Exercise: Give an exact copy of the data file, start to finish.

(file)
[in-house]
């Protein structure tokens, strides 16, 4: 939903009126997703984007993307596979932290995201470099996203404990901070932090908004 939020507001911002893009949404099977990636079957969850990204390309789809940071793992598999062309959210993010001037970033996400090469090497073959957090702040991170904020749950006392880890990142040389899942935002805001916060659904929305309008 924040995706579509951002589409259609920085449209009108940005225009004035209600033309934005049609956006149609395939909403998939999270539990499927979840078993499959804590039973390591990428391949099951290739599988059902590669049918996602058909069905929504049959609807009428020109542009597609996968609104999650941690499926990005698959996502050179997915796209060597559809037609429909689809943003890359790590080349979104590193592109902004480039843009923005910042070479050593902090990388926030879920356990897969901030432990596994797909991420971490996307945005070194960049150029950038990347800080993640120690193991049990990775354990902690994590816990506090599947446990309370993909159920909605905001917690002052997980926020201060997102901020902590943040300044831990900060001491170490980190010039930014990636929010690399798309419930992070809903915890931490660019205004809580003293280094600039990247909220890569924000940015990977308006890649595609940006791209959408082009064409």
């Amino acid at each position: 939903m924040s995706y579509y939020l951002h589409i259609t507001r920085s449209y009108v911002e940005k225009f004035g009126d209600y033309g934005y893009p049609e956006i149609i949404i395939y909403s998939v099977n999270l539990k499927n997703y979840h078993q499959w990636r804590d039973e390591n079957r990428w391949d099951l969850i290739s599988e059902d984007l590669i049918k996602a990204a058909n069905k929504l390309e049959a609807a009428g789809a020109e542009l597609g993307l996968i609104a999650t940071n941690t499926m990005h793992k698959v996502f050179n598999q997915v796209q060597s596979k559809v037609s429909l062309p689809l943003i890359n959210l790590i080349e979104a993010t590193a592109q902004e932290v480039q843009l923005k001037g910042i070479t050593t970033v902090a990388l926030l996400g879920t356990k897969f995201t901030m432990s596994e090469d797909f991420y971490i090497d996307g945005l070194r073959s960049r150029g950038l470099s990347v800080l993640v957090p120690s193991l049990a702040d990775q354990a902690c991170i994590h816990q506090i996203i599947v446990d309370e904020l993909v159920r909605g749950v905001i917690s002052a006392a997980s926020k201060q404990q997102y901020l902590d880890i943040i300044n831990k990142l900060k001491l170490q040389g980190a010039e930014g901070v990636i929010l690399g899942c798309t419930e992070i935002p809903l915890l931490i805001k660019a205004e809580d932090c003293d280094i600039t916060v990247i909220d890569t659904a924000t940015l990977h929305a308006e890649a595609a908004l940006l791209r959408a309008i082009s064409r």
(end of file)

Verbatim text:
[in-house]
């Protein structure tokens, strides 16, 4: 939903009126997703984007993307596979932290995201470099996203404990901070932090908004 939020507001911002893009949404099977990636079957969850990204390309789809940071793992598999062309959210993010001037970033996400090469090497073959957090702040991170904020749950006392880890990142040389899942935002805001916060659904929305309008 924040995706579509951002589409259609920085449209009108940005225009004035209600033309934005049609956006149609395939909403998939999270539990499927979840078993499959804590039973390591990428391949099951290739599988059902590669049918996602058909069905929504049959609807009428020109542009597609996968609104999650941690499926990005698959996502050179997915796209060597559809037609429909689809943003890359790590080349979104590193592109902004480039843009923005910042070479050593902090990388926030879920356990897969901030432990596994797909991420971490996307945005070194960049150029950038990347800080993640120690193991049990990775354990902690994590816990506090599947446990309370993909159920909605905001917690002052997980926020201060997102901020902590943040300044831990900060001491170490980190010039930014990636929010690399798309419930992070809903915890931490660019205004809580003293280094600039990247909220890569924000940015990977308006890649595609940006791209959408082009064409």
């Amino acid at each position: 939903m924040s995706y579509y939020l951002h589409i259609t507001r920085s449209y009108v911002e940005k225009f004035g009126d209600y033309g934005y893009p049609e956006i149609i949404i395939y909403s998939v099977n999270l539990k499927n997703y979840h078993q499959w990636r804590d039973e390591n079957r990428w391949d099951l969850i290739s599988e059902d984007l590669i049918k996602a990204a058909n069905k929504l390309e049959a609807a009428g789809a020109e542009l597609g993307l996968i609104a999650t940071n941690t499926m990005h793992k698959v996502f050179n598999q997915v796209q060597s596979k559809v037609s429909l062309p689809l943003i890359n959210l790590i080349e979104a993010t590193a592109q902004e932290v480039q843009l923005k001037g910042i070479t050593t970033v902090a990388l926030l996400g879920t356990k897969f995201t901030m432990s596994e090469d797909f991420y971490i090497d996307g945005l070194r073959s960049r150029g950038l470099s990347v800080l993640v957090p120690s193991l049990a702040d990775q354990a902690c991170i994590h816990q506090i996203i599947v446990d309370e904020l993909v159920r909605g749950v905001i917690s002052a006392a997980s926020k201060q404990q997102y901020l902590d880890i943040i300044n831990k990142l900060k001491l170490q040389g980190a010039e930014g901070v990636i929010l690399g899942c798309t419930e992070i935002p809903l915890l931490i805001k660019a205004e809580d932090c003293d280094i600039t916060v990247i909220d890569t659904a924000t940015l990977h929305a308006e890649a595609a908004l940006l791209r959408a309008i082009s064409r």